Stock prices headed higher, but that old Bill Clinton afterglow showed a little fade today as investors nervously awaited clues concerning the president's second-term agenda.
The Dow Jones Industrial Average, down early in the day, rallied to gain 13.79 to 6219.82. That late bump into positive territory gave the blue-chip measure its 34th record of the year.
David Shulman, market strategist at Salomon Brothers, proclaimed the generally good mood on Wall Street the "Federalist Papers" rally. To be exact, Mr. Shulman alluded to Federalist Papers #48, a fiery call for separation of powers penned by James Madison.
"Wall Street loves this split government,'' said Mr. Shulman. "Let's face it, gridlock has been good for stocks and bonds.''
Mr. Shulman, however, frets that foreign policy issues could eventually snap the Monroe-like Era of Good Feeling in the stock market. In addition, a Nixonian redux for the Clinton White House could create a market flap.
So, what the heck, let's try to run with this president theme. Clinton became the first president since Franklin D. Roosevelt to get re-elected, and made his mark as a master of many things. Not unlike Minnesota Mining, which constantly re-invents itself. With a new deal every few years (Post Its, Tape, Sandpaper) 3M provides an interesting window into future economic moves. The stock rose 1/8 to 80, a new 52-week high.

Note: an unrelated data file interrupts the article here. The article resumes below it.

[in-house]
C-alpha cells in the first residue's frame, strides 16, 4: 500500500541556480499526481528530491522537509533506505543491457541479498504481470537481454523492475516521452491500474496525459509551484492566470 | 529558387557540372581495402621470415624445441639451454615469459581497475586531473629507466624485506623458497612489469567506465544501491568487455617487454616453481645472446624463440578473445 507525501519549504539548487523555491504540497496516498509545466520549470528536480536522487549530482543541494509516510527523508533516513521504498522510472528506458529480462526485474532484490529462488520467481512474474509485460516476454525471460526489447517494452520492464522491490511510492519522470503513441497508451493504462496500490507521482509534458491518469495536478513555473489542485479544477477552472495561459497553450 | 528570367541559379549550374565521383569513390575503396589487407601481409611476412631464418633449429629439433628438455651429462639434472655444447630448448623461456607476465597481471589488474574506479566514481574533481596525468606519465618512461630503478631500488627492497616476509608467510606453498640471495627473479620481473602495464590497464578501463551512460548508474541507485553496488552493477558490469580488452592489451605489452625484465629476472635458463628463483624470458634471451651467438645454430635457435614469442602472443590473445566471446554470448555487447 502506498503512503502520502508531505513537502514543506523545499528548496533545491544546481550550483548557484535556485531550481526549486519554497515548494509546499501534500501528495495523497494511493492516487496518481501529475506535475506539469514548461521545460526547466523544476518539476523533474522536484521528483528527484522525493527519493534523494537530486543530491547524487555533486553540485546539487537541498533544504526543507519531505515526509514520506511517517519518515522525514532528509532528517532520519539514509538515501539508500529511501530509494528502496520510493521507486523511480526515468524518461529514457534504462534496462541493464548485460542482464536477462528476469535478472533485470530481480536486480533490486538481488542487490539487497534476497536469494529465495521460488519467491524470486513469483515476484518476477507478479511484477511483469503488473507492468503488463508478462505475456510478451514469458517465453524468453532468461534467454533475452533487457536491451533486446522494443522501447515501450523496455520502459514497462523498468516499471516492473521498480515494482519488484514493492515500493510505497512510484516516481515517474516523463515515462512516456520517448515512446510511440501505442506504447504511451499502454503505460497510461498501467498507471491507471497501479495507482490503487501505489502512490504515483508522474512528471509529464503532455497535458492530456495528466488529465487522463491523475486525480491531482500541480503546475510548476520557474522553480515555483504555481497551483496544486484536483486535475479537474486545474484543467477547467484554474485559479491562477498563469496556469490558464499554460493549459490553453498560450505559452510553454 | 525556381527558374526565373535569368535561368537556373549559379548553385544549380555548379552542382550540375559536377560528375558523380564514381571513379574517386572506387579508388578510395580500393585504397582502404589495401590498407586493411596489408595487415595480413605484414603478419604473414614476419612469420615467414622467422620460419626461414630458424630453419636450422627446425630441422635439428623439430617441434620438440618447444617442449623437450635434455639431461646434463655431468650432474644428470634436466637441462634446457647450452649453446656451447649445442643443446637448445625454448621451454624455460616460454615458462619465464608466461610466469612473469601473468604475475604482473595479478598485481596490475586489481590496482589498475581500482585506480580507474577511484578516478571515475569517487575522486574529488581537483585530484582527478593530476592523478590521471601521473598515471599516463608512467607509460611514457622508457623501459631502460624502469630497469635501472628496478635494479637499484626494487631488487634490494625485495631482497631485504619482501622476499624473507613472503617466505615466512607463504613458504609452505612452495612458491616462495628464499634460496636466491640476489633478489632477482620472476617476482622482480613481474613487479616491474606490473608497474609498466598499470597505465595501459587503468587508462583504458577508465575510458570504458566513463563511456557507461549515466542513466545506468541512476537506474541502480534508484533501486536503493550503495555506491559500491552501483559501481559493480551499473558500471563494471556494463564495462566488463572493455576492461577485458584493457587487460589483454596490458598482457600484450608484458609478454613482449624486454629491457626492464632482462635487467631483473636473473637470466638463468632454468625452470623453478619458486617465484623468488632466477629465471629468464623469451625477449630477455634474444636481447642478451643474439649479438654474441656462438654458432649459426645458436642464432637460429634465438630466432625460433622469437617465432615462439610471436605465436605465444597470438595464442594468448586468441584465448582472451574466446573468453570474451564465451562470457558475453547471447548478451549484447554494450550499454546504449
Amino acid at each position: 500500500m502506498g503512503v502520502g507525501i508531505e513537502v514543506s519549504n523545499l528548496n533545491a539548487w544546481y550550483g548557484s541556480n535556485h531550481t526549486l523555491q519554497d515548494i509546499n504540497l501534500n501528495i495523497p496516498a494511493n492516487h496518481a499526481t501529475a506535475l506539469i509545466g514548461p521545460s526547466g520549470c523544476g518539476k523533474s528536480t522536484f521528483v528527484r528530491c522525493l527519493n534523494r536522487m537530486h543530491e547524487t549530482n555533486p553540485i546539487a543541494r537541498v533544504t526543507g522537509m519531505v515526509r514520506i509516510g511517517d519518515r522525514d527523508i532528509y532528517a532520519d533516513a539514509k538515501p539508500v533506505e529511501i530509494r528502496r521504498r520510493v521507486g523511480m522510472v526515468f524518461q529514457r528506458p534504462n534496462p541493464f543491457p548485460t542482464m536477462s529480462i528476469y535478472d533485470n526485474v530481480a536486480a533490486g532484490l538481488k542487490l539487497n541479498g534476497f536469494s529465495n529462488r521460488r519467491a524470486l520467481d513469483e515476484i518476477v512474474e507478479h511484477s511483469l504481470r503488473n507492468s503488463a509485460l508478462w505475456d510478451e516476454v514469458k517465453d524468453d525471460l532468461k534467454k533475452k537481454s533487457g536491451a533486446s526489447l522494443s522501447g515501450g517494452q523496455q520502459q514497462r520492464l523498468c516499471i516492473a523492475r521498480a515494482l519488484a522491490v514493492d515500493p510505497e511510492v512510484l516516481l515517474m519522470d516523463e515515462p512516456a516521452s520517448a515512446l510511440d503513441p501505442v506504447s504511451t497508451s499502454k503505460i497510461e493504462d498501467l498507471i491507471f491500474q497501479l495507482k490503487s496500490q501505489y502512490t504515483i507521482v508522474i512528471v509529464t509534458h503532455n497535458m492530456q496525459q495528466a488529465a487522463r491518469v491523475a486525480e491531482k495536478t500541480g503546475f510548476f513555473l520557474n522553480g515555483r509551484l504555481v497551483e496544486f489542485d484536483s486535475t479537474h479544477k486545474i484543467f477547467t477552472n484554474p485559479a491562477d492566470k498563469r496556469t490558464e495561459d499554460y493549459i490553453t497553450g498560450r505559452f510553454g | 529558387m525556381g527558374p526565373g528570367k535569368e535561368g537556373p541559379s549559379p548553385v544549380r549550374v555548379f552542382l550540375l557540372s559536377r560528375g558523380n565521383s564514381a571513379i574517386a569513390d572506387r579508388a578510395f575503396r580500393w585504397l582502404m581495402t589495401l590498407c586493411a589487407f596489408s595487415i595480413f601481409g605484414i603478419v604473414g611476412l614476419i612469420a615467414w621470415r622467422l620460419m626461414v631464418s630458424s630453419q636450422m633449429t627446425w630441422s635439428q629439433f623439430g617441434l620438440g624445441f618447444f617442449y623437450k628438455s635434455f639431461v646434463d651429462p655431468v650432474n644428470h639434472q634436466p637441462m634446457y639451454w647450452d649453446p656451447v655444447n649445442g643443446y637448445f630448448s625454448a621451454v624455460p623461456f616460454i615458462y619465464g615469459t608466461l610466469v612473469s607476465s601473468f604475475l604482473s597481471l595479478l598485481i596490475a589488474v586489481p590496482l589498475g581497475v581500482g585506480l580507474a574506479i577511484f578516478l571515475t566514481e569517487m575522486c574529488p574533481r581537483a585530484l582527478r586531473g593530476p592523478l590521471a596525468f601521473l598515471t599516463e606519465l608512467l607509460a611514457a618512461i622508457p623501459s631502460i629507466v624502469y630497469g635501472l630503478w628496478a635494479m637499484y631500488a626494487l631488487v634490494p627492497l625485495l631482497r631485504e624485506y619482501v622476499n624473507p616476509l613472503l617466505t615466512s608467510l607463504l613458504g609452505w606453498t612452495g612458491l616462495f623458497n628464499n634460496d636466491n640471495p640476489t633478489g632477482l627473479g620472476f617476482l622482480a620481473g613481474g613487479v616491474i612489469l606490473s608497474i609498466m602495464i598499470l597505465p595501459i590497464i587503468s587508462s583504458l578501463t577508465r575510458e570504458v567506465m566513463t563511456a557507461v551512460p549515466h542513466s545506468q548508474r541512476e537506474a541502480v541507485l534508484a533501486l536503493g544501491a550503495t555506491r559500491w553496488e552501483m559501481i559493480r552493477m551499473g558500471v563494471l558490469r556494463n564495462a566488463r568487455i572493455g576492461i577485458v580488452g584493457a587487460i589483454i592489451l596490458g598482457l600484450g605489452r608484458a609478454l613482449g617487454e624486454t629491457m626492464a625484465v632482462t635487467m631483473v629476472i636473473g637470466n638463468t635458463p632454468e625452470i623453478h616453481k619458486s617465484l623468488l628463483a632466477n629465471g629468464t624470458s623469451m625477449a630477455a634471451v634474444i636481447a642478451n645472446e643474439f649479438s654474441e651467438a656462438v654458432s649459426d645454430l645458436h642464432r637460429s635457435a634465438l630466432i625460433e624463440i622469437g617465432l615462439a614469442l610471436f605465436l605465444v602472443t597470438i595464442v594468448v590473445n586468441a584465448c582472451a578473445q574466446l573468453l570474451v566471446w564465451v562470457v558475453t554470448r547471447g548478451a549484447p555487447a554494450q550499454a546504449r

Clinton also is the first two-time, non-majority vote getter to waddle through the White House since Woodrow Wilson. Wilson, a great international thinker, would have loved Merck, the maker of drugs distributed to many points across the land. Since the likelihood of a Hillary Clinton health reform committee reunion has diminished, Merck and other drugs have gained. Merck gained 1 + to 11 +.
In a Cleveland-esque way (As in Grover, not the muddy city), Novell inexplicably surged higher, gaining 2 + to 11 +.
There you go again, carped Intuit, watching its stock gained 2 7/8 to 36 + amid renewed takeover conjecture. The company has not hinted such a takeover is likely.
So, where's the beef? Maybe at Netscape. The browser buffs gained 1 1/8 to 54 +. Maybe there is hope for Silicon Valley after all.